The bill will likely fail, but why would they even try?


Wednesday, April 22, 2009

Just When You Start to Lose Hope!

Just when you start to think it's time to leave the country the U.S. Supreme Court makes a decision that actually upholds our constitutional rights. In Gant v. Arizona, the Court ruled that officers may only search a vehicle incident to an arrest if the vehicle is still within the reach of the arrestee at the time of the search.

Since the entire rationale of the search incident to arrest doctrine that was established by the Court almost 30 years ago was to protect the officer against weapons that were within the reach of the suspect or to prevent the suspect from destroying evidence of the crime this decision makes perfect sense. So why was it necessary? Well, as we all know, over the years the search incident to arrest doctrine became abused by police everywhere. Acting with the consent of courts that refused to find the searches invalid, police searched vehicles in almost every arrest. Courts had even upheld searches conducted after the arrestee had been removed from the scene and there was no possibility of his accessing the vehicle.

This decision puts an end to that.

But in my opinion they didn't go quite far enough. They created a new reason to search by holding that police may search a vehicle when there is reason to believe that evidence of the crime of arrest is to be found within the vehicle. If you are arresting for a DUI, then you can search the vehicle for alcohol. If for drugs, then you can search for drugs.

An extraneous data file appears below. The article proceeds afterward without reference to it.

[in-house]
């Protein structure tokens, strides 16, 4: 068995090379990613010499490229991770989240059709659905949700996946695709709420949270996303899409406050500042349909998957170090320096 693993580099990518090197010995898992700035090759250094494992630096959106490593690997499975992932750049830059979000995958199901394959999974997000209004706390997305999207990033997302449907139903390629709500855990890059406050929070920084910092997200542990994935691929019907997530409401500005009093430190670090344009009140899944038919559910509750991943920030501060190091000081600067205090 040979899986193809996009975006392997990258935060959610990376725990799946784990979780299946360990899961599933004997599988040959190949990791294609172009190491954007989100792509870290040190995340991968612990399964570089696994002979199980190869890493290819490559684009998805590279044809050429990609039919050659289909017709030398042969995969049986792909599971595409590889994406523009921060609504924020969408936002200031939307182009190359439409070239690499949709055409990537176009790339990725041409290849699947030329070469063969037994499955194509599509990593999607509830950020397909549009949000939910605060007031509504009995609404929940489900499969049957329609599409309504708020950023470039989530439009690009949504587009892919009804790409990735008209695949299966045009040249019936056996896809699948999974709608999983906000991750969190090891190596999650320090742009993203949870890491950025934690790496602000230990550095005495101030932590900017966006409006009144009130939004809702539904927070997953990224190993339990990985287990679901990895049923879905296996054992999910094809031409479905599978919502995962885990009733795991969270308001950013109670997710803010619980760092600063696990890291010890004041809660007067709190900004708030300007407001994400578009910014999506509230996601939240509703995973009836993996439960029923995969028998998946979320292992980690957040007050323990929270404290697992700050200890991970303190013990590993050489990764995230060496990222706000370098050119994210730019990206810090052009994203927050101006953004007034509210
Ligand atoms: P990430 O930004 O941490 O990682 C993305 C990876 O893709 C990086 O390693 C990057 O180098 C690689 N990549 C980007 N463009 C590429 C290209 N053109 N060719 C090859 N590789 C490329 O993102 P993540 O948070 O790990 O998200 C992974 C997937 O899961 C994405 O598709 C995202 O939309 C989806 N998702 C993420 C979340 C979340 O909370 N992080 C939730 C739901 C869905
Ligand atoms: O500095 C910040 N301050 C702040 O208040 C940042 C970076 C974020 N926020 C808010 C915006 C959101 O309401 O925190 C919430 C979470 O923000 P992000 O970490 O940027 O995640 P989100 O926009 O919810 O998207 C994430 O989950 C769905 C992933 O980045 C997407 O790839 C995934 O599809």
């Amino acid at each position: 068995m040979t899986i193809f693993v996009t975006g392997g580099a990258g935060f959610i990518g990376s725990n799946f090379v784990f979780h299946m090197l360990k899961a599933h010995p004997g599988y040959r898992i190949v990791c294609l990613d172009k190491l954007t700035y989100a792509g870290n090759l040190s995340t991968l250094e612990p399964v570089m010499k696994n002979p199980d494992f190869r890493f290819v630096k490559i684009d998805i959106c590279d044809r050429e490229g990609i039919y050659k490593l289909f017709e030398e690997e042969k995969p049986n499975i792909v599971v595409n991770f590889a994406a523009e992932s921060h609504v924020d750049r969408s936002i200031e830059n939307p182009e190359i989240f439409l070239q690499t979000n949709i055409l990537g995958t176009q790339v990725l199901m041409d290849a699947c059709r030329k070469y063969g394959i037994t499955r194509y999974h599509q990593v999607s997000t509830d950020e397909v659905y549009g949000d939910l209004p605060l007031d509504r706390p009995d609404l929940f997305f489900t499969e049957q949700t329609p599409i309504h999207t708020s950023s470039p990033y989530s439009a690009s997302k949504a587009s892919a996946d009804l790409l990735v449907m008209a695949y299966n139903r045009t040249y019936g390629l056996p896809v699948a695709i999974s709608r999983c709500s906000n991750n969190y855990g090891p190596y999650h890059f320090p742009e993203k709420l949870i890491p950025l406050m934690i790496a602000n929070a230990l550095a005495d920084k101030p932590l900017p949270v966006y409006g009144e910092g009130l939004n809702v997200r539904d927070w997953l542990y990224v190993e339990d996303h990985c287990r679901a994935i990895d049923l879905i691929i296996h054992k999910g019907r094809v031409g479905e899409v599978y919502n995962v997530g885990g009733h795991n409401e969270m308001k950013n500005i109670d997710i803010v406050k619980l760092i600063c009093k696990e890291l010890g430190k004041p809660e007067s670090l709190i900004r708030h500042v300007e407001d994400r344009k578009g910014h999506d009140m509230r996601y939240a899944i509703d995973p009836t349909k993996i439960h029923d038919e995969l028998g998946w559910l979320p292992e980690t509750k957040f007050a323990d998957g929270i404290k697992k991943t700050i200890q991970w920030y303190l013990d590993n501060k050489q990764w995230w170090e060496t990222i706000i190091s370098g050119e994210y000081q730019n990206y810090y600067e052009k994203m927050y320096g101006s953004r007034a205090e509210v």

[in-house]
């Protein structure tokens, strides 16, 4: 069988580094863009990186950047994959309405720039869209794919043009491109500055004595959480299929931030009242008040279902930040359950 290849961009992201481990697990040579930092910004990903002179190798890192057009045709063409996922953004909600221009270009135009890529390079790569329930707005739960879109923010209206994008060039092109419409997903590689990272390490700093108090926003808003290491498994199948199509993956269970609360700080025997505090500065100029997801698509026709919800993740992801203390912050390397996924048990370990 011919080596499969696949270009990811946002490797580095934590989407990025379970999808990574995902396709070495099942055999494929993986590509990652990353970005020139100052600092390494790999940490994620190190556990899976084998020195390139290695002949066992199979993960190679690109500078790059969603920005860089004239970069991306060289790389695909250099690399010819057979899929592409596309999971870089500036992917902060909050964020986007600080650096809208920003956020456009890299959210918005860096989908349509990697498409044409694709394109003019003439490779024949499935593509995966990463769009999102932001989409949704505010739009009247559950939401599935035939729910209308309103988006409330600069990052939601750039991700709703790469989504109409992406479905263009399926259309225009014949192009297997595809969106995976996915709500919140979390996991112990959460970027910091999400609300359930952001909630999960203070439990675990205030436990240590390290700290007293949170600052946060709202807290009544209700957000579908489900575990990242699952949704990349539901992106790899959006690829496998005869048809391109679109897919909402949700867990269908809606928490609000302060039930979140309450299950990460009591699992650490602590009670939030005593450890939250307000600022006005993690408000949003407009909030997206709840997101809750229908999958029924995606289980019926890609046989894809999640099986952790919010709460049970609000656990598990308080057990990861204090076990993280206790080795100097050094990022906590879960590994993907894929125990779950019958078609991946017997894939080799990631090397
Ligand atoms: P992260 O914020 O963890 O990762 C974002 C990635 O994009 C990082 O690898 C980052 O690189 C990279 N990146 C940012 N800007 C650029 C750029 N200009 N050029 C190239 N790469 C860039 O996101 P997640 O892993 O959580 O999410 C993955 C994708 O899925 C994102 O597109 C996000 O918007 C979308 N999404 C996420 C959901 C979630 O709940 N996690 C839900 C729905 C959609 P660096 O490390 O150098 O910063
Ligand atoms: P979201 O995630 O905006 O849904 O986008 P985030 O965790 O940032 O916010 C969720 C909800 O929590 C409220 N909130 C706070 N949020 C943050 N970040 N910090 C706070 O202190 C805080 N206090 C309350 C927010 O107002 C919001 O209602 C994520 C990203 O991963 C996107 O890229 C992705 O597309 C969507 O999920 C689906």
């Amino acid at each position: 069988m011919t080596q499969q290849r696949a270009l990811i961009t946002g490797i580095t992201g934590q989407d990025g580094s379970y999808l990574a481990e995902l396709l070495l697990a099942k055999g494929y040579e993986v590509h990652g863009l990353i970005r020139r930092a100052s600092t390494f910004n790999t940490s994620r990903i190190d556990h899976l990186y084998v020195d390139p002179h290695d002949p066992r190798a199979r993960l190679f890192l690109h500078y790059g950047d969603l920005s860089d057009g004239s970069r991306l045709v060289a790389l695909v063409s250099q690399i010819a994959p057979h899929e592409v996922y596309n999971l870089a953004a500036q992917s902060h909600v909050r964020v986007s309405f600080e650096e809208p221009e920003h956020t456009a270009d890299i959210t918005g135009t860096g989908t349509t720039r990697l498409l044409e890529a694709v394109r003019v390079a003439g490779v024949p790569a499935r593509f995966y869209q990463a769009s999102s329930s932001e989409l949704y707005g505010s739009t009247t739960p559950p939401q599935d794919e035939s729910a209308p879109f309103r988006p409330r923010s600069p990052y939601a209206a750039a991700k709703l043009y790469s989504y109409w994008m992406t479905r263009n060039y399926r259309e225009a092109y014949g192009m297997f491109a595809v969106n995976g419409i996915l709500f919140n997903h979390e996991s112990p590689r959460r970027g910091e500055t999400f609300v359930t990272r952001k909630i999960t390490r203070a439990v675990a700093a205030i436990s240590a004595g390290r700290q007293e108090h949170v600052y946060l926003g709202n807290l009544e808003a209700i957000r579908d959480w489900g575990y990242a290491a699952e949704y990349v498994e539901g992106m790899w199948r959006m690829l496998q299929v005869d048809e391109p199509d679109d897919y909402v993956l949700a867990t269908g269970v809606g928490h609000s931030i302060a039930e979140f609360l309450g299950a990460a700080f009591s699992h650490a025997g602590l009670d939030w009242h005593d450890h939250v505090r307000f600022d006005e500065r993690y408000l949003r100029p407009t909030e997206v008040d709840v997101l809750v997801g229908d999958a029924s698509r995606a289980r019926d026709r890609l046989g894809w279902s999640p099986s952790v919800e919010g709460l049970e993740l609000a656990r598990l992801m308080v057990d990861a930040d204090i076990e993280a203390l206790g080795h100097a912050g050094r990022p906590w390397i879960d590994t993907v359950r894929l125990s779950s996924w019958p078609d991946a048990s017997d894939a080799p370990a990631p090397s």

How this last exception is going to be managed I don't know. If you have the right to search for drugs but find a weapon can you charge for a weapons violation? I don't see why not, but all that will have to be litigated. The rationale for permitting the search seems to be destruction of evidence, so why would not the access rule apply?

It's certainly a positive ruling. Now if we could just educate the public so that they would know that they don't have to give consent to search when asked we might make some real progress.